The World Bank public sector specialist Kate Bridges and social scientist Micheal Woolcock have advised government to shift approach to institutional reforms.
The duo in a paper titled How (Not) to Fix Problems That Matter: Assessing and Responding to Malawi’s History of Institutional Reform posted on the World Bank website, recommends the applicability of what are increasingly termed problem-driven approaches.
The paper argues that those interested in institutional reforms need to focus on solving problems rather than selling solutions.
Reads the paper in part: “Often, would-be reformers take a commonly used, highly designed and engineered best practice solution and transfer it to Malawi, hoping it will work here as it has in other countries.
“Analysis shows that it seldom does. If, however, reformers begin with a specific, functional problem and ensure that implementation progress is assessed not against indicators of a change in form, but against the core problem being fixed, then functional success is far more likely.”
The two said that if reforms are to be viable, legitimate and relevant, the process of reform design and implementation should engage as broad a set of agents as possible.
“Reformers should seek to establish broad-based communities of agents, including those needed to mobilise support, authorise change, provide reform content, facilitate procedure, supply finance and foster and maintain relationships.
“The role of external agents in influencing institutional reform should be minimal if the reform is to be successful.”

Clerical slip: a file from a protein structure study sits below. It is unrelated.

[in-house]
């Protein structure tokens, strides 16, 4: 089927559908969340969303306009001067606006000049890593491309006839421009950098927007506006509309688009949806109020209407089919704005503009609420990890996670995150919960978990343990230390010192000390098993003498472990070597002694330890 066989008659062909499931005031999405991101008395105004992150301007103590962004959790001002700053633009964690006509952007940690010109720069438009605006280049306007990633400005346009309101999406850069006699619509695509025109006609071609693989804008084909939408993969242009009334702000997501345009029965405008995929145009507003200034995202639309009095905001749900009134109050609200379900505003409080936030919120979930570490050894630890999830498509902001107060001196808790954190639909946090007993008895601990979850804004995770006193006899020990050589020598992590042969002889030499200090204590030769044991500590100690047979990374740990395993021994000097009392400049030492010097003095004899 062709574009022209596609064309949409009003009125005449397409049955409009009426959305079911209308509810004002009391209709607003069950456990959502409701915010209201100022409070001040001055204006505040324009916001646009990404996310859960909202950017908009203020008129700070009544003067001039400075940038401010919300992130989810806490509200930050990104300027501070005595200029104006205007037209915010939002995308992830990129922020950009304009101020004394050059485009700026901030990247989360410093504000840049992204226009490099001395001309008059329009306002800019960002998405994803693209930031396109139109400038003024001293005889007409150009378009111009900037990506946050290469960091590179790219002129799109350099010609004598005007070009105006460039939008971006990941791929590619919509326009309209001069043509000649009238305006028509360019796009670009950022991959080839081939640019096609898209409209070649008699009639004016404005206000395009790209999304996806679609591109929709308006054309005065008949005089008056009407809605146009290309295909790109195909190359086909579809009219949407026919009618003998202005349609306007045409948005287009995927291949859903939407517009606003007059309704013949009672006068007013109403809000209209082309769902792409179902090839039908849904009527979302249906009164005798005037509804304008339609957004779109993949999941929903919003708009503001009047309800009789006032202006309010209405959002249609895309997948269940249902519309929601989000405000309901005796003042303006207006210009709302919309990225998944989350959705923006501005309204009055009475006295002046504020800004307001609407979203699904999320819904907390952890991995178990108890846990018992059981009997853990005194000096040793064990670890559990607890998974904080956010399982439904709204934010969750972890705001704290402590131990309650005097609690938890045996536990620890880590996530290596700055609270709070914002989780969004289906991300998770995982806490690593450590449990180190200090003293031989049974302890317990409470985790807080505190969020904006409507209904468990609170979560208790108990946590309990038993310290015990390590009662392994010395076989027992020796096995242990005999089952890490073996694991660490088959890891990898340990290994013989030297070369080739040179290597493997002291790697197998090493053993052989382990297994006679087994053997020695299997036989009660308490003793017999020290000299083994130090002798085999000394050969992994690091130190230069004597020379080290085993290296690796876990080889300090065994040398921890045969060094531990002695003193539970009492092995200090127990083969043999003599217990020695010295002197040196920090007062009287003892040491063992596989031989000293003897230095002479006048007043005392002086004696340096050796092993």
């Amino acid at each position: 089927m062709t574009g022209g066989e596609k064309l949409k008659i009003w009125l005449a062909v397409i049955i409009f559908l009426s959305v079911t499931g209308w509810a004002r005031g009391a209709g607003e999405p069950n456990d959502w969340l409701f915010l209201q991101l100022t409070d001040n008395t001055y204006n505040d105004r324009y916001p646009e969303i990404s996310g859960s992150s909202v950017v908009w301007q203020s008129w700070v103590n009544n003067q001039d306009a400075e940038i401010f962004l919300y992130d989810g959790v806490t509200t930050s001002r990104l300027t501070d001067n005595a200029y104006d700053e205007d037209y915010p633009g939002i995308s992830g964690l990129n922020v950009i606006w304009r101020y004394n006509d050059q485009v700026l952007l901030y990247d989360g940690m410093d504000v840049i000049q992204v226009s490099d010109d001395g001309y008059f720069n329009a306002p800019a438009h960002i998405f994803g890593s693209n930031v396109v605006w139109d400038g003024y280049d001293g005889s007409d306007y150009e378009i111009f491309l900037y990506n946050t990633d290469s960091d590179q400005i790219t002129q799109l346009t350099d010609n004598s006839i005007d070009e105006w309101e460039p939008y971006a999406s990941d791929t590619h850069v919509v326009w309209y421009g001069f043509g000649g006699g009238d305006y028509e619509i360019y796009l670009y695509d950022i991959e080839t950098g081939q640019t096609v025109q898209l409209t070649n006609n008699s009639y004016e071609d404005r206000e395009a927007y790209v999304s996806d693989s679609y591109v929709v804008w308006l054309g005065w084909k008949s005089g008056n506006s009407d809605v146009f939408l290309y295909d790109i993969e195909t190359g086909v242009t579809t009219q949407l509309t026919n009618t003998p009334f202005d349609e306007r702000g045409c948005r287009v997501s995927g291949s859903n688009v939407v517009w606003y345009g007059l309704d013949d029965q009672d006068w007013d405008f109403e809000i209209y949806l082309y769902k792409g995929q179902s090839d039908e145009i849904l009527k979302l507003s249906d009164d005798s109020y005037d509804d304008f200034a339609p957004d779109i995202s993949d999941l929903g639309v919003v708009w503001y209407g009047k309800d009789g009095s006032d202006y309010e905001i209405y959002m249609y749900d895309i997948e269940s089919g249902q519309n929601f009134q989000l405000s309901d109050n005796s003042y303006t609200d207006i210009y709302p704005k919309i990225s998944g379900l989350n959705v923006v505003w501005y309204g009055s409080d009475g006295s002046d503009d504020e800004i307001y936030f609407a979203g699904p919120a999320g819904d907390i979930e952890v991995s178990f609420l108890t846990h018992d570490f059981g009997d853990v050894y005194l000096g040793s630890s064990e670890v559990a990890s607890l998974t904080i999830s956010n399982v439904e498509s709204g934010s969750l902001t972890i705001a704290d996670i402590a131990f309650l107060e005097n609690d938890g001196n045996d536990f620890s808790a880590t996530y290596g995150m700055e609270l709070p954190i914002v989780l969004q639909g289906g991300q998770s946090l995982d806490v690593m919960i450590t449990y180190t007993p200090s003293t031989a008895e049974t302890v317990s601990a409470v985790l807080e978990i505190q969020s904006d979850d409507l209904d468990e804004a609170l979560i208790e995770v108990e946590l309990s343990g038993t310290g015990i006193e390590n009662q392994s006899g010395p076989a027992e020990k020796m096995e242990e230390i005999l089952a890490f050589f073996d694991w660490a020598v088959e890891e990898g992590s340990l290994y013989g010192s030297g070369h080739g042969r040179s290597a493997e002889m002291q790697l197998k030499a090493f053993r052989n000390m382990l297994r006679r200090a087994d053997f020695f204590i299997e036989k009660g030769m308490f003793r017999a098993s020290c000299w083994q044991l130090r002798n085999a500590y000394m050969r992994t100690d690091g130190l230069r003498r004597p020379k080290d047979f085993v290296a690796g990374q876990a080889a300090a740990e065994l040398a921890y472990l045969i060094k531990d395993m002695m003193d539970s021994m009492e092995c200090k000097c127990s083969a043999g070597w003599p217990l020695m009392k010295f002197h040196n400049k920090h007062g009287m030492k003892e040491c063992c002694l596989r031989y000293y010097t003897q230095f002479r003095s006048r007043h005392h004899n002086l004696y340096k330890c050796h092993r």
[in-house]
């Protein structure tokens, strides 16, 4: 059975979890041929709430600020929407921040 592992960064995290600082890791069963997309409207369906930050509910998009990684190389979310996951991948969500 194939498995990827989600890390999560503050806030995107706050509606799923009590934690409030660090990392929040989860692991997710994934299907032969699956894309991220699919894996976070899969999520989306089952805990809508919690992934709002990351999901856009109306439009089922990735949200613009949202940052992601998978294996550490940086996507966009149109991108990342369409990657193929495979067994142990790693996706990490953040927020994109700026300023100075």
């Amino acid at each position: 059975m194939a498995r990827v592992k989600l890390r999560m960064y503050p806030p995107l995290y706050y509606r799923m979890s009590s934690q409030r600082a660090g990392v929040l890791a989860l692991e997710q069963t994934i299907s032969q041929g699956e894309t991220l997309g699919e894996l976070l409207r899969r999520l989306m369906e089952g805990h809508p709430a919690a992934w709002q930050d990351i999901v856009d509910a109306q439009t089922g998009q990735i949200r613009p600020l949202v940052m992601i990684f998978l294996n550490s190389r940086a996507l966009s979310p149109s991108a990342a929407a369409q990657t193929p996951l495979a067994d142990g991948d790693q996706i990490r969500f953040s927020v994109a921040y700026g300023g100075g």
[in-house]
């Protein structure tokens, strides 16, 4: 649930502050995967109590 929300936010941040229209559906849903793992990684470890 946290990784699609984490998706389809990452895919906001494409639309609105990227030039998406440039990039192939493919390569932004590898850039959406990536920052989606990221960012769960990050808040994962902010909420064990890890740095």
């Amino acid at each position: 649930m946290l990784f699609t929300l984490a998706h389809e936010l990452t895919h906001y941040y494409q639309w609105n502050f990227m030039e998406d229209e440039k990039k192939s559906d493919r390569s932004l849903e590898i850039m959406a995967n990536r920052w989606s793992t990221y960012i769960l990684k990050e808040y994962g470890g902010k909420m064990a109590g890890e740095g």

But Malawi Confederation of Chambers of Commerce and Industry (MCCCI) chief executive officer Chancellor Kaferpanjira argues that unless there is little or no political interference in the running of key government institutions, achieving notable results in the implementation of reforms will not be possible.
He said the country may have well-meaning policies but the implementation can be awful because the country’s institutions such as Anti-Corruption Bureau (ACB), Reserve Bank of Malawi (RBM) and ministries are not strong and stand-alone.
Economist Gilbert Kachamba, who lectures at Catholic University of Malawi, agrees with Kaferapanjira, saying issues of institutional reforms are crucial, stressing the need for institutions to be independent to deliver the intended goals.
“We have reforms which are top-down but these have failed us. What we need is a bottom-up approach to these reforms such that the masses will own the reforms and that is the only way we can be bailed out of our misery,” he said.